Russia is retaliating against a law passed by the United States,
leaving prospective American parents in a grim situation.
A Russian attorney working for an American law
firm in Moscow exposed fraud by Russian police and tax officials
against an investment company, was arrested and then allegedly
beaten and tortured to death in jail. Last Friday, Congress passed
and President Barack Obama signed the Sergei Magnitsky Rule of Law
Accountability Act to rebuke Russia, essentially slapping the
Kremlin for human-rights violations.
Now Russia's parliament has given preliminary approval to a
measure banning the adoption of Russian children by Americans, a
harsh retaliatory move against that legislation. Top Russian
officials have expressed unease about the proposal, an apparent
indication that the Kremlin opposes the move. To become law, the
measure would have to pass a third reading in the lower house of
parliament, the State Duma -- expected on Friday -- then clear the
upper house before going to President Vladimir Putin for his
It's a lengthy process to adopt Russian children. Whit Lewis --
senior pastor of Hillcrest Baptist Church in New Albany,
Mississippi -- and his wife are in the final stages.
"We're adopting two boys, 4 and 2 years old," he tells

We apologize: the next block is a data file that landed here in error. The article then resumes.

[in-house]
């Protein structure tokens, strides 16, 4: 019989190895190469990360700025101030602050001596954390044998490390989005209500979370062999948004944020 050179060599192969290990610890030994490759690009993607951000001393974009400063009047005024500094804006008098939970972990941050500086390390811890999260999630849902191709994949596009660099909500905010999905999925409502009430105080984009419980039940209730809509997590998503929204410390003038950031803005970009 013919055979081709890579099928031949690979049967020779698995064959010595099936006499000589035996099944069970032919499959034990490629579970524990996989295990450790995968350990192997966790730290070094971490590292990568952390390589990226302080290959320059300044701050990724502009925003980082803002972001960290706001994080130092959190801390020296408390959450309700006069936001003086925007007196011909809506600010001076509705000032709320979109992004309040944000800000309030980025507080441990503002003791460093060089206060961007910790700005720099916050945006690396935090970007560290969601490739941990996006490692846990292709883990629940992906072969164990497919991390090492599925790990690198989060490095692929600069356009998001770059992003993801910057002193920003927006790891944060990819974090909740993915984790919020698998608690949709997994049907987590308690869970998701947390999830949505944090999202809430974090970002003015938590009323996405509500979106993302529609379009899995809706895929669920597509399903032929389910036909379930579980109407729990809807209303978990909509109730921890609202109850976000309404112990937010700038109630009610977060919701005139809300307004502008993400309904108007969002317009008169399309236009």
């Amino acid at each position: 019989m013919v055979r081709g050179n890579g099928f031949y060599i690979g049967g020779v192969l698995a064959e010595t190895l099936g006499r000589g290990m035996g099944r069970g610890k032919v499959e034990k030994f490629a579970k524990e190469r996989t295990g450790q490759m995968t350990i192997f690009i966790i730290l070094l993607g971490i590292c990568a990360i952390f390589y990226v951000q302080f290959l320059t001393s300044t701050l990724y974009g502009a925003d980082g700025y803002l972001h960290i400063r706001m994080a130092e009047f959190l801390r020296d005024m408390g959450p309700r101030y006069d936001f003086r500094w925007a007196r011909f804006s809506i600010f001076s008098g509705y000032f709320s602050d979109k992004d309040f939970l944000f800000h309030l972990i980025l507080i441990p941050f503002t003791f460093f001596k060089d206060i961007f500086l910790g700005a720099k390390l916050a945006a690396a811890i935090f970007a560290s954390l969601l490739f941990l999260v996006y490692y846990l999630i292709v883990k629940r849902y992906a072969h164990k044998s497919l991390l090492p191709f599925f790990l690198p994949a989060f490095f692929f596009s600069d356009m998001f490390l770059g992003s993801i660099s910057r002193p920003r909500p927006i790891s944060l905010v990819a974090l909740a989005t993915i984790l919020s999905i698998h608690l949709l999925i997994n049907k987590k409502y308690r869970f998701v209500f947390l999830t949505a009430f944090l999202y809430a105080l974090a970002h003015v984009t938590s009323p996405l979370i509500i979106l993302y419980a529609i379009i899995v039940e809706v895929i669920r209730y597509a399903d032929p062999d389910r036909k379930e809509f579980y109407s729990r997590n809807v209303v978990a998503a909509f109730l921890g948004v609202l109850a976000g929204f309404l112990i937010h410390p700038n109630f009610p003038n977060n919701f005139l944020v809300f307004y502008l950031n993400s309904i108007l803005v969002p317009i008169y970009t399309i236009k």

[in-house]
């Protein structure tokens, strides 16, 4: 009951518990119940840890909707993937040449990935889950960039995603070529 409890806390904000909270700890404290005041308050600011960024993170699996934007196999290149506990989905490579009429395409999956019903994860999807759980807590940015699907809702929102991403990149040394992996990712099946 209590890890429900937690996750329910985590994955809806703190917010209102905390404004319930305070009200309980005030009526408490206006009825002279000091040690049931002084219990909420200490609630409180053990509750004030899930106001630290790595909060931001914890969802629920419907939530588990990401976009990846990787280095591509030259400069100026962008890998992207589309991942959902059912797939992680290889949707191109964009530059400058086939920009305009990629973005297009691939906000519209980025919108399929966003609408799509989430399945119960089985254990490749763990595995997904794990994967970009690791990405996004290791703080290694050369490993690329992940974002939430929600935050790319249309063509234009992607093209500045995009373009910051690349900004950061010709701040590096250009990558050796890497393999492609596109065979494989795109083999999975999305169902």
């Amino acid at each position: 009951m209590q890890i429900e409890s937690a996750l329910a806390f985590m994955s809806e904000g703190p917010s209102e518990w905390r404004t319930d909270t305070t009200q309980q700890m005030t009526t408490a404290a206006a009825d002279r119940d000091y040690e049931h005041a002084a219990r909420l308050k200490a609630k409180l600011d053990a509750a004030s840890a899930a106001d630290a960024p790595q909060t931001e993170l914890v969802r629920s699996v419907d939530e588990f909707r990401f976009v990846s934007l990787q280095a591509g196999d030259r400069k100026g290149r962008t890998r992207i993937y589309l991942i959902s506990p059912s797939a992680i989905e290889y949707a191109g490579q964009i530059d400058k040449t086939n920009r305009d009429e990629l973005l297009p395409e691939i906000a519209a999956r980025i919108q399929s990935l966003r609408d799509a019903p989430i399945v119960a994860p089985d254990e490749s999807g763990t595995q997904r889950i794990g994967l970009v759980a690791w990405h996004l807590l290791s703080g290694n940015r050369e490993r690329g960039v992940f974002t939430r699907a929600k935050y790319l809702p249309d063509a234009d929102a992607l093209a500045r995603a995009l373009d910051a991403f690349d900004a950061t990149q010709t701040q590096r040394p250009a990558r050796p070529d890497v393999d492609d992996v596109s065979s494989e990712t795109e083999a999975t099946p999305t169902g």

OneNewsNow. "They're full brothers and we are scheduled to be in
court on Friday, January 11." The pastor and his wife spent
considerable time with the boys in Russia last August.
The Mississippi couple and others in line for adopting Russian
children have launched a campaign asking people to contact their
elected representatives in Washington, the State Department, and
President Obama to encourage them to work with Russia to resolve
"These two boys have our hearts already, and we're just desiring
that nothing will be set in stone to keep us from going and getting
these boys and to bring them home and to have them under our roof
and be a part of our forever family," says the pastor.
Lewis points out there are many U.S. families in the same
situation -- and notes more than 700,000 orphans in Russia
need a family.
In a nation that is often described as "post-Christian," a spark
of revival might be on the horizon.